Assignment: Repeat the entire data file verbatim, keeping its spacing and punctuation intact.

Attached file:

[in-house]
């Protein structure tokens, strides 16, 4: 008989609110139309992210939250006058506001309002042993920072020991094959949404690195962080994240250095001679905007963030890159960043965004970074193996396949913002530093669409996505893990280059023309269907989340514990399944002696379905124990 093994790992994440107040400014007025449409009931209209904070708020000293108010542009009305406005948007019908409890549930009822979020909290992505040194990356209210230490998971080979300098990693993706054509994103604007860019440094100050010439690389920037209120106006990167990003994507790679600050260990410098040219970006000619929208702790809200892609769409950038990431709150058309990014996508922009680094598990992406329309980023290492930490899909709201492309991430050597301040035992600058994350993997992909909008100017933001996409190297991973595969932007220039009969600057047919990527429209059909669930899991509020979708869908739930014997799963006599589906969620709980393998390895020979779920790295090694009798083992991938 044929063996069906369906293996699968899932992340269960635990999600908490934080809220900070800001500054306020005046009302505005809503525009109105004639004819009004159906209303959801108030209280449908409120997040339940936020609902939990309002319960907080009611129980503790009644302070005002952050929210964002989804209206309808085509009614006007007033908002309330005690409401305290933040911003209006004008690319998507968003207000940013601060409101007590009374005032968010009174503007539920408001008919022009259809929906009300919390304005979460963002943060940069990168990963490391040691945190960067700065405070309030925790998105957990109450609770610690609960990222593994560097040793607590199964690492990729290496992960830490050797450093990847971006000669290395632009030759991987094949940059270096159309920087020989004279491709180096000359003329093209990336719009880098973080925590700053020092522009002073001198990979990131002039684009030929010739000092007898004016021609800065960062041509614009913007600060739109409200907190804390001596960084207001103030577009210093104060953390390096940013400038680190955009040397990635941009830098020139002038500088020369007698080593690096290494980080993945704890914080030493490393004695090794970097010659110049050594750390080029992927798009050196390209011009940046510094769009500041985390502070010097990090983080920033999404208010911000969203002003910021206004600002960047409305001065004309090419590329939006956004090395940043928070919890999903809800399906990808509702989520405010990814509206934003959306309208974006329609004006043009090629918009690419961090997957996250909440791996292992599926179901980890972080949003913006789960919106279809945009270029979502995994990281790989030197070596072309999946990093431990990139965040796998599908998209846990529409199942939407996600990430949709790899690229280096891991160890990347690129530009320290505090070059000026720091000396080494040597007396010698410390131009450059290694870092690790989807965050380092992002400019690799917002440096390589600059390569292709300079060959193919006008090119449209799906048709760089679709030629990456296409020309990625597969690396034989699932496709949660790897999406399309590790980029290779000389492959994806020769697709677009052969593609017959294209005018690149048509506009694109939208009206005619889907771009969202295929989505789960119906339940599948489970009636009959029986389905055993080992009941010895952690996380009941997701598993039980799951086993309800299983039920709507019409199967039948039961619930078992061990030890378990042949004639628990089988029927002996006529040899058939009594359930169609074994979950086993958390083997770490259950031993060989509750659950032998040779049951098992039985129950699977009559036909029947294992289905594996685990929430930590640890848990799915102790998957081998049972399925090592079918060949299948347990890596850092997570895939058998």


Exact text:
[in-house]
């Protein structure tokens, strides 16, 4: 008989609110139309992210939250006058506001309002042993920072020991094959949404690195962080994240250095001679905007963030890159960043965004970074193996396949913002530093669409996505893990280059023309269907989340514990399944002696379905124990 093994790992994440107040400014007025449409009931209209904070708020000293108010542009009305406005948007019908409890549930009822979020909290992505040194990356209210230490998971080979300098990693993706054509994103604007860019440094100050010439690389920037209120106006990167990003994507790679600050260990410098040219970006000619929208702790809200892609769409950038990431709150058309990014996508922009680094598990992406329309980023290492930490899909709201492309991430050597301040035992600058994350993997992909909008100017933001996409190297991973595969932007220039009969600057047919990527429209059909669930899991509020979708869908739930014997799963006599589906969620709980393998390895020979779920790295090694009798083992991938 044929063996069906369906293996699968899932992340269960635990999600908490934080809220900070800001500054306020005046009302505005809503525009109105004639004819009004159906209303959801108030209280449908409120997040339940936020609902939990309002319960907080009611129980503790009644302070005002952050929210964002989804209206309808085509009614006007007033908002309330005690409401305290933040911003209006004008690319998507968003207000940013601060409101007590009374005032968010009174503007539920408001008919022009259809929906009300919390304005979460963002943060940069990168990963490391040691945190960067700065405070309030925790998105957990109450609770610690609960990222593994560097040793607590199964690492990729290496992960830490050797450093990847971006000669290395632009030759991987094949940059270096159309920087020989004279491709180096000359003329093209990336719009880098973080925590700053020092522009002073001198990979990131002039684009030929010739000092007898004016021609800065960062041509614009913007600060739109409200907190804390001596960084207001103030577009210093104060953390390096940013400038680190955009040397990635941009830098020139002038500088020369007698080593690096290494980080993945704890914080030493490393004695090794970097010659110049050594750390080029992927798009050196390209011009940046510094769009500041985390502070010097990090983080920033999404208010911000969203002003910021206004600002960047409305001065004309090419590329939006956004090395940043928070919890999903809800399906990808509702989520405010990814509206934003959306309208974006329609004006043009090629918009690419961090997957996250909440791996292992599926179901980890972080949003913006789960919106279809945009270029979502995994990281790989030197070596072309999946990093431990990139965040796998599908998209846990529409199942939407996600990430949709790899690229280096891991160890990347690129530009320290505090070059000026720091000396080494040597007396010698410390131009450059290694870092690790989807965050380092992002400019690799917002440096390589600059390569292709300079060959193919006008090119449209799906048709760089679709030629990456296409020309990625597969690396034989699932496709949660790897999406399309590790980029290779000389492959994806020769697709677009052969593609017959294209005018690149048509506009694109939208009206005619889907771009969202295929989505789960119906339940599948489970009636009959029986389905055993080992009941010895952690996380009941997701598993039980799951086993309800299983039920709507019409199967039948039961619930078992061990030890378990042949004639628990089988029927002996006529040899058939009594359930169609074994979950086993958390083997770490259950031993060989509750659950032998040779049951098992039985129950699977009559036909029947294992289905594996685990929430930590640890848990799915102790998957081998049972399925090592079918060949299948347990890596850092997570895939058998």